Inappropriate comments, fearmongering with new recruits
An Ontario nurse deserved discipline for giving three new nurses a rough ride during their orientation but termination was excessive, ruled an arbitrator.
Joseph Diegues started working as a registered nurse at Hotel-Dieu Grace Hospital in Windsor, Ont. in 2011. He worked discipline-free for more than seven years at the hospital.
In the fall of 2018, Diegues helped out with the orientation of new nurses at the hospital. The orientation involved having a nurse job-shadow him for a day and learn the ropes.
While a new nurse was shadowing him on Sept. 17, Diegues told her to leave medication unattended in a basket, which was a breach of hospital policy. Later that day, he asked her if she had a boyfriend and, when she replied in the negative, he asked her if she had dated anyone before. He also asked about other personal details such as her university, her religious background and her grade-point average.
The next day, another new nurse job-shadowed Diegues. He also asked this nurse if she had a boyfriend and when she replied that she was in a long-distance relationship, he made a comment that her boyfriend was probably having sex with “other girls back home.” Diegues continued with more personal questions including where she had gone to school, what kind of car she drove, what her parents did for a living and what her grade-point average was. The nurse felt uncomfortable and thought his orientation was “fear-based” — he was critical about how she worked, pointing out things she shouldn’t do because management would “get her.”
While orienting the second nurse, Diegues also interrogated other employees and a patient after someone reported a medication error he had made. He commented to the new nurse that he didn’t want to hear about her reporting anyone.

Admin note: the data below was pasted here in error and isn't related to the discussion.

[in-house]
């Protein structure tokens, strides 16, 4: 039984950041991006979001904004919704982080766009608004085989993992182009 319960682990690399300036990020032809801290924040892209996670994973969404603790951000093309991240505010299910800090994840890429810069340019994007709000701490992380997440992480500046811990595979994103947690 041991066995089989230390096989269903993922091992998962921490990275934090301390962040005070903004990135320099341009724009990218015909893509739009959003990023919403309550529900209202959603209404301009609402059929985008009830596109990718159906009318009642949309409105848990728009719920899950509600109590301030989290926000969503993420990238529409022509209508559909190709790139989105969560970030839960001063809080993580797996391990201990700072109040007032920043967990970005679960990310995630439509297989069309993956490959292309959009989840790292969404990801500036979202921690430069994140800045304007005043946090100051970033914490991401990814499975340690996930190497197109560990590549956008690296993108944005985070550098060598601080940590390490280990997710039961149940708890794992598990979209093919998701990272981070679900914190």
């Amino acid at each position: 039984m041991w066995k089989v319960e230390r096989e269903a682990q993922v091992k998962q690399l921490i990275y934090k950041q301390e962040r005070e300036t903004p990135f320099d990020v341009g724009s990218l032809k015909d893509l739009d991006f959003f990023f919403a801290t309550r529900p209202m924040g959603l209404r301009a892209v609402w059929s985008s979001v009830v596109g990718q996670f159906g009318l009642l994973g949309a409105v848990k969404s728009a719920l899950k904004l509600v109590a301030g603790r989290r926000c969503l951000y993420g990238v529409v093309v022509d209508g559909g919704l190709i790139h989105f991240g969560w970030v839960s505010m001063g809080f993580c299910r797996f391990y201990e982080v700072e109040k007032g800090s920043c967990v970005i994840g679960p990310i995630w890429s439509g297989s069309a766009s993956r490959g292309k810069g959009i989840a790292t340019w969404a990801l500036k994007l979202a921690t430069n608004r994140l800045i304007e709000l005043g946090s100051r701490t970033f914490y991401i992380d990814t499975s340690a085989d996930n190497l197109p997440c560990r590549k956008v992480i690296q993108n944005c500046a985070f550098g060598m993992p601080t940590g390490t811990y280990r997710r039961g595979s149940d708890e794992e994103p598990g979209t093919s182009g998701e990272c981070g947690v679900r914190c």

Two months later, on Nov. 14, Diegues was assigned another new nurse for orientation. As with the other two, he asked her about her boyfriend and car, and he focused on things she shouldn’t do for risk of getting in trouble. At one point, Diegues sat in a chair and watched the nurse as she made a patient’s bed and mocked the way she did it. He also used profanity and took an unauthorized coffee break.
The hospital learned of Diegues’ behaviour and investigated. In an interview he insisted that “young nurses needed to understand the gravity of their role and that was best done by threatening them to get into trouble with management if they did not work to the standards expected.”
At a second interview, Diegues acknowledged his comment to the second nurse about her boyfriend having sex with others but didn’t show any remorse or appreciate the seriousness of his actions. The hospital determined Diegues had violated its code of conduct and workplace harassment policies as well as human rights and occupational health and safety legislation. It terminated his employment for cause.
The arbitrator noted that some of Diegues’ misconduct, such as asking about schooling and cars, would be minor in isolation.
However as a whole, his behaviour was inappropriate and deserving of discipline.
The arbitrator found it wasn’t appropriate for a man to “pepper” young women with questions about personal relationships and make lewd comments. It was also inappropriate to “instill a climate of fear in new employees about their relationships with management” and create a toxic work environment for them, the arbitrator added.
However, the arbitrator noted that though Diegues initially failed to acknowledge his misconduct, he agreed at the hearing that he was wrong. Since he had no prior discipline and the three nurses were no longer at the hospital — eliminating the chance of Diegues encountering them — the arbitrator ordered the hospital to reinstate him with the time since his termination (almost 14 months) serving as a suspension on his record.
Reference: Ontario Nurses’ Association and Hotel-Dieu Grace Healthcare. Norm Jesin – arbitrator. Rob Dobrucki for employee. Nancy Jammu-Taylor for employer. Feb. 18, 2020. 2020 CanLii 11706